Ripples from the controversy over Chinese Vice President Xi Jinping’s exceptional audience with the Emperor on Dec. 15 have not died down. Statements on the relationship between the Cabinet and the Emperor made by Democratic Party of Japan Secretary General Ichiro Ozawa raise serious concerns.

The controversy started because the timing of China’s request for the audience did not meet the conditions set by protocol. A request for an audience with the Emperor must be made at least one month in advance. Although China’s request failed to meet the deadline, the Hatoyama administration pressured the Imperial Household Agency to accept China’s request.

Imperial Household Agency chief Shingo Haketa stated at a Dec. 11 news conference that what happened should not be repeated. He pointed out that the rules of protocol have been applied equally, irrespective of the size of the country concerned or the political weight of visitors. He expressed concern that involving the Emperor when the nation has an issue with a foreign country would undermine the Emperor’s position and role under the Constitution. The supreme law stipulates that the Emperor is the symbol of the state and of the unity of the people, and has no power related to politics.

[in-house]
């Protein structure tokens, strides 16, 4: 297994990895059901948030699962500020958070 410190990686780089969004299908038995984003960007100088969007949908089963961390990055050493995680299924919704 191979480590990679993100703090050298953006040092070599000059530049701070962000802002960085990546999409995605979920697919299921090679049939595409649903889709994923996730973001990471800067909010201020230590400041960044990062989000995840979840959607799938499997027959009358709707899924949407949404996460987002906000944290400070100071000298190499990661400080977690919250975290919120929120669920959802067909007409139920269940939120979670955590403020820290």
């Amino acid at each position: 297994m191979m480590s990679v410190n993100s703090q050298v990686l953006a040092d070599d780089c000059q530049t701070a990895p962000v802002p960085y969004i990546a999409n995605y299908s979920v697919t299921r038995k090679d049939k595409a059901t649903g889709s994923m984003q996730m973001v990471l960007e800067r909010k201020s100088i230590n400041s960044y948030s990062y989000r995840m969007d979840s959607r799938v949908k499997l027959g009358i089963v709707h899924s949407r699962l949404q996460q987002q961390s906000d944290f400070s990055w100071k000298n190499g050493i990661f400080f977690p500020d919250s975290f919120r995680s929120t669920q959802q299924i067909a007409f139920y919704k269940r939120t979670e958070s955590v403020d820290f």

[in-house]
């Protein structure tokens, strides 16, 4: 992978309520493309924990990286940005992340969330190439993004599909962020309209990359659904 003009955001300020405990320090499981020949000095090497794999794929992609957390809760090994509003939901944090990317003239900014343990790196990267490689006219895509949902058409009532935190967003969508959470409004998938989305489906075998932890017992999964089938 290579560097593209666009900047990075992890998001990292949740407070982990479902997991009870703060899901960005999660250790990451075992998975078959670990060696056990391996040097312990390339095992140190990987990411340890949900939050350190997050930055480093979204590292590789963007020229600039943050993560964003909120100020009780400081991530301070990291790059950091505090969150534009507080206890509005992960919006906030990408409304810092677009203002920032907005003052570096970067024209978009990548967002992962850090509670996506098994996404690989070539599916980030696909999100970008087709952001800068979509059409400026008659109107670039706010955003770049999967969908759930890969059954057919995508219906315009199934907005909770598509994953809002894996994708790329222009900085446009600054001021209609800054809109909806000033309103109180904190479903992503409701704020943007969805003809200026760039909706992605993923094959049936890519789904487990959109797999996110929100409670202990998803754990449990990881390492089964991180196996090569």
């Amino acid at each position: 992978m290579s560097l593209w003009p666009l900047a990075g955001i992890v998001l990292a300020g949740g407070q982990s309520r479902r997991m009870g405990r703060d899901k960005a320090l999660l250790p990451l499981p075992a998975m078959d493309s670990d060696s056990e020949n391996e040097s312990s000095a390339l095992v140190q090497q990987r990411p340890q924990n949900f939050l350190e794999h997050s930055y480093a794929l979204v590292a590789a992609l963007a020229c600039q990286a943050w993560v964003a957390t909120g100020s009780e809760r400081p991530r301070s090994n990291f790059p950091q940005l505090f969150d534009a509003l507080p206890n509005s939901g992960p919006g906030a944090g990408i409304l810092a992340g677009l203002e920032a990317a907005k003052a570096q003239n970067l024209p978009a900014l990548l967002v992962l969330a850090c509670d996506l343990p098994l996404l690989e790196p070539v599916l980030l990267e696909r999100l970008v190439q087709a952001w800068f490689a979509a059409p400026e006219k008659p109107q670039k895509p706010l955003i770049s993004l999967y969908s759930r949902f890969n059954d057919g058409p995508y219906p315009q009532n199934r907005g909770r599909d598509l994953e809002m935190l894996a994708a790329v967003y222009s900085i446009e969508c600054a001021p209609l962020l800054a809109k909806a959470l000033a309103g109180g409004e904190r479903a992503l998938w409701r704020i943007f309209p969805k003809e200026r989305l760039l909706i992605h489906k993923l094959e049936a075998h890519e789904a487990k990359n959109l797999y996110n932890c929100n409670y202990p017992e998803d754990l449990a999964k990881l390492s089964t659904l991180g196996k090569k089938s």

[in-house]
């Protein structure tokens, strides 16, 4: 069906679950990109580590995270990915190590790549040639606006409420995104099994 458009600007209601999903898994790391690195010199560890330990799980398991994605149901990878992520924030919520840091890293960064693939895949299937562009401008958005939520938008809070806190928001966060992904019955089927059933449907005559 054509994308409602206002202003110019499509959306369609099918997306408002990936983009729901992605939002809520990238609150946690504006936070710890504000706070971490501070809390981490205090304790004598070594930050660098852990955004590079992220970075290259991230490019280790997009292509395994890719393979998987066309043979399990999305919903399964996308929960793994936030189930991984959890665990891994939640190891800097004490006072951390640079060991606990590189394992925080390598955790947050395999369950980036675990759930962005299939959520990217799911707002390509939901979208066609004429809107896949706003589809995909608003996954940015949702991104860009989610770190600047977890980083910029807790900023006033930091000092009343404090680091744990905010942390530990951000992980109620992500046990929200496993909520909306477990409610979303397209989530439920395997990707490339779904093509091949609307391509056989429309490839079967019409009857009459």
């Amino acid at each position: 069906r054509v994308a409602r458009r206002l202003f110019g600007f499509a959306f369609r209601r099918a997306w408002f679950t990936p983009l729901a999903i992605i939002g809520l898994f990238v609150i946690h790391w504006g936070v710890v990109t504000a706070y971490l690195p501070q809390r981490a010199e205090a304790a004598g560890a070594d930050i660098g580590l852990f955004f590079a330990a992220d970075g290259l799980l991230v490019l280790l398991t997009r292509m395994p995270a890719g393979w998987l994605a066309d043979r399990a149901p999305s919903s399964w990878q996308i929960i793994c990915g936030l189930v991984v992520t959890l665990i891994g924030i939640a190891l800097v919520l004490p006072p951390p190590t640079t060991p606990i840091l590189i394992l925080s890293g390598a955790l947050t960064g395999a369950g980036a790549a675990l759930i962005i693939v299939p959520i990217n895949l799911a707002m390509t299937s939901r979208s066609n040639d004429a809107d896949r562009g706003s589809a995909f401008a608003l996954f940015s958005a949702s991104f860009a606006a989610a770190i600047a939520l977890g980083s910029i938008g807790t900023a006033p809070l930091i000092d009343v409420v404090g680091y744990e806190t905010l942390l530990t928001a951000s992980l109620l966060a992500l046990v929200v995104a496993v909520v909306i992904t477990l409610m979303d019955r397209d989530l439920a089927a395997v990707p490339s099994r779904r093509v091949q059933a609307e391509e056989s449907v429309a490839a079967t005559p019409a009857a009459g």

On Dec. 14, Mr. Ozawa said Mr. Haketa, who publicly protested against a Cabinet decision, does not understand the Constitution and should resign. He also said, “If we ask the Emperor in person, he will say, ‘I will meet (Mr. Xi) although the request may have been delayed through some mistakes.’ “

Mr. Ozawa has no right to speculate how the Emperor would react to such a request. Doing so could quite easily lead to political exploitation of the Emperor.

Making matters worse, on Dec. 21, Mr. Ozawa said the Cabinet is responsible for the Emperor’s behavior and that he should act in accordance with the judgment of the Cabinet: “If we make a request to the Emperor, he will comply gladly.” Mr. Ozawa seems to think that the Emperor is the Cabinet’s puppet. Mr. Ozawa should be made keenly aware that his thinking is wrong.

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